As a teacher, Brennan encouraged continuing education among her social work staff and viewed their work on the front lines of practice as teaching opportunities. She emphasized the important of a skilled psychosocial assessment as the basis for social work interventions and effective interdisciplinary collaboration. This involved disabusing assumptions that social workers should make residents and families behave, collect money for the agency, or be responsible for things that no one else wants to handle.

Throughout her long career Brennan served as a field instructor for social work interns and/or oversaw the supervision of interns by members of her staff. She lectured at the Columbia and Hunter College Schools of Social Work. As noted, her mastery of supervisory skills was translated into two highly regarded texts on supervision written with her colleague, Dr. Ann Burack-Weiss.

Biographical Data
Brennan was born on November 26, 1944 in Philadelphia, PA. She attended Chestnut Hill College in Philadelphia receiving a BA in English in 1966 and the Columbia School of Social Work where she received her MS in 1971 as a group work major. Her hobbies are sailing, gym, reading, movies, theater, and traveling. Her religion is Roman Catholic.

Significant Achievements and Awards
Brennan has been a member of the Society of Social Work Leadership in Health Care for the past 20 years. Once a powerful group open only to social work directors in hospital settings, other practitioners joined their ranks when the movement to disband social work departments in hospitals began. As part of a dwindling and despairing group, Brennan and her cohorts were able to assess the situation of the profession, reach out to colleagues and put together programs to attract an ever increasing number of interested practitioners. The group currently has a strong and active membership and has a large turnout for their regular programs.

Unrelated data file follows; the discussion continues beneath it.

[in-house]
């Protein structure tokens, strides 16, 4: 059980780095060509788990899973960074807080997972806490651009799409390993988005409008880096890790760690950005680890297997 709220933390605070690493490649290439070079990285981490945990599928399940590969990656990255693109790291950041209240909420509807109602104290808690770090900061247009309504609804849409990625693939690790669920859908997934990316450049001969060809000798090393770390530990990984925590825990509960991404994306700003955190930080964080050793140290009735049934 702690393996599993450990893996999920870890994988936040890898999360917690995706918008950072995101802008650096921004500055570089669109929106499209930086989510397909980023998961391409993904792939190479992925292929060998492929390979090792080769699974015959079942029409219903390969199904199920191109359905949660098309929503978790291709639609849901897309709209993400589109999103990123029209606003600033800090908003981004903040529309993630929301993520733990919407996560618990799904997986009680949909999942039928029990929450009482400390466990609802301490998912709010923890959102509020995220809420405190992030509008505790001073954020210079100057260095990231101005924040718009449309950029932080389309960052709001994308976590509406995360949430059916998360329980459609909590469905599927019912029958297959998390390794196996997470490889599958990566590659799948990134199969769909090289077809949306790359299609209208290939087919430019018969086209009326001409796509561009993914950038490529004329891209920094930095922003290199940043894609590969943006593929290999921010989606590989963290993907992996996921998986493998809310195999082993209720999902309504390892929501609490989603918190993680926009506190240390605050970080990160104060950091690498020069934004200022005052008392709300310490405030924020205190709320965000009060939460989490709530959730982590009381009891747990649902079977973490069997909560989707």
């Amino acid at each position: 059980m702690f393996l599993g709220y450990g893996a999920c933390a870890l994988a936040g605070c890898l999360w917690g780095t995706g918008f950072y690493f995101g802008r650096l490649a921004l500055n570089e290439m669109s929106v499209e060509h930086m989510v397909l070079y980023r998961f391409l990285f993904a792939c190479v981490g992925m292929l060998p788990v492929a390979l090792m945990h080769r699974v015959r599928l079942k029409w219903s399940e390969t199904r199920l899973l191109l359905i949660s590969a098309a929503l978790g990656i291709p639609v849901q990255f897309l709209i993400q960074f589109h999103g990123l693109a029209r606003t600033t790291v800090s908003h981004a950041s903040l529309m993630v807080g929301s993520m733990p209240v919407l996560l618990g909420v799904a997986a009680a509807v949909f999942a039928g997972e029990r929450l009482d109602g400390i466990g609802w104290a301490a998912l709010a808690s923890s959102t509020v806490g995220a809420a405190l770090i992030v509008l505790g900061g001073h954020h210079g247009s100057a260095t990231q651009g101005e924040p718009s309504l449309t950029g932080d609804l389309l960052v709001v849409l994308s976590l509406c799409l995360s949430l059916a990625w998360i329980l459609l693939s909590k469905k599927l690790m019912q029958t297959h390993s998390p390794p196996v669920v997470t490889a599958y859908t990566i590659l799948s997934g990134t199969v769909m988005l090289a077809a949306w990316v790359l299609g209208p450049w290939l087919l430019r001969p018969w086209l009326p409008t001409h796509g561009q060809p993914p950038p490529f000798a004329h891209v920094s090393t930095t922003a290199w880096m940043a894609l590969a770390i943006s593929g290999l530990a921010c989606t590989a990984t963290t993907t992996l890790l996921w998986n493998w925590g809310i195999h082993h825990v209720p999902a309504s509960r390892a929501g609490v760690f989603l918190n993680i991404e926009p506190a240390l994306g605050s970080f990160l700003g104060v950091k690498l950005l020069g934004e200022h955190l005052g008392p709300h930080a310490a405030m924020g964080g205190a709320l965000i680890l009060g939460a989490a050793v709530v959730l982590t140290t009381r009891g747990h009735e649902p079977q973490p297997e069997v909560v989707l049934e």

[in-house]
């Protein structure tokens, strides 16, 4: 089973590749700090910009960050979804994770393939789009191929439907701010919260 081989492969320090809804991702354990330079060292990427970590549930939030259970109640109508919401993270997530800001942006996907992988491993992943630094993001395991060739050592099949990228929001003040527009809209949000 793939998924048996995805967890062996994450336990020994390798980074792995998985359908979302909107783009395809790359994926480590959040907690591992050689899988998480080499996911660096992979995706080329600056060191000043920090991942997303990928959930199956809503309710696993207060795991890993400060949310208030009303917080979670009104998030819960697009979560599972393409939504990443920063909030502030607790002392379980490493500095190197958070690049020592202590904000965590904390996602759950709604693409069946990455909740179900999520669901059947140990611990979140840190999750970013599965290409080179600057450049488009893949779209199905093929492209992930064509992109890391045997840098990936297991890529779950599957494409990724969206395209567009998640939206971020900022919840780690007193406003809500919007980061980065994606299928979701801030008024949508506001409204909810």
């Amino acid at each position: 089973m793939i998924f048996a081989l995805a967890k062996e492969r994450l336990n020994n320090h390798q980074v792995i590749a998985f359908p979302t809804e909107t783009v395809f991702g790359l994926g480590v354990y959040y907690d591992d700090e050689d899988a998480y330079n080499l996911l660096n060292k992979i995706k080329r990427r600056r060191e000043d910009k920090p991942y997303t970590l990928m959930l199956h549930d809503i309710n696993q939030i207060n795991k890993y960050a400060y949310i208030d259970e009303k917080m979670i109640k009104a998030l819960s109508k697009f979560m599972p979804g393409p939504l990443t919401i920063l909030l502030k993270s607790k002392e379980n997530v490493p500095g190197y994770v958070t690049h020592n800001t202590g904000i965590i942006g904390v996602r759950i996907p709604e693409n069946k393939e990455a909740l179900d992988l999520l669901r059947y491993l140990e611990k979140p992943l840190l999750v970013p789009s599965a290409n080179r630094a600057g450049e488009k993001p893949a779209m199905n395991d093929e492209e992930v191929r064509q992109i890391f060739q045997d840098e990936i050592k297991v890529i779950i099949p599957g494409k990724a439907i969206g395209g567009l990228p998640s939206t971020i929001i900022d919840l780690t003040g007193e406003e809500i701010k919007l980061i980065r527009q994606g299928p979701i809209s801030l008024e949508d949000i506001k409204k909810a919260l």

She also held leadership roles leadership in the New York Association of Services and Homes for the Aged, Social Work Council, a group that advocated for standards in long term care. Brennan was co-chair of the downstate Council for two years and chair for four years. She was responsible for identifying issues which limited social workers' ability to enhance the life of nursing home residents and worked with the Association to advocate for legislative changes to address the Council's concerns.

In addition to continuing her affiliation with the Social Work Leaders in Health Care, Brennan has been active on the Board of Directors of the Helen Rehr Center for Social Work Practice, founded in 2009. She recently served as its Treasurer.

Significant Publications
Brennan shared her expertise and experiences in long term care widely through peer-reviewed journals and presentations at professional organizations like the Gerontological Society of America. The subjects she addressed reflected her own experiences and observations and included the needs of family caregivers, resident's rights, ethical dilemmas in long term care, cultural factors in nursing home placement and the social work role in palliative and hospice care.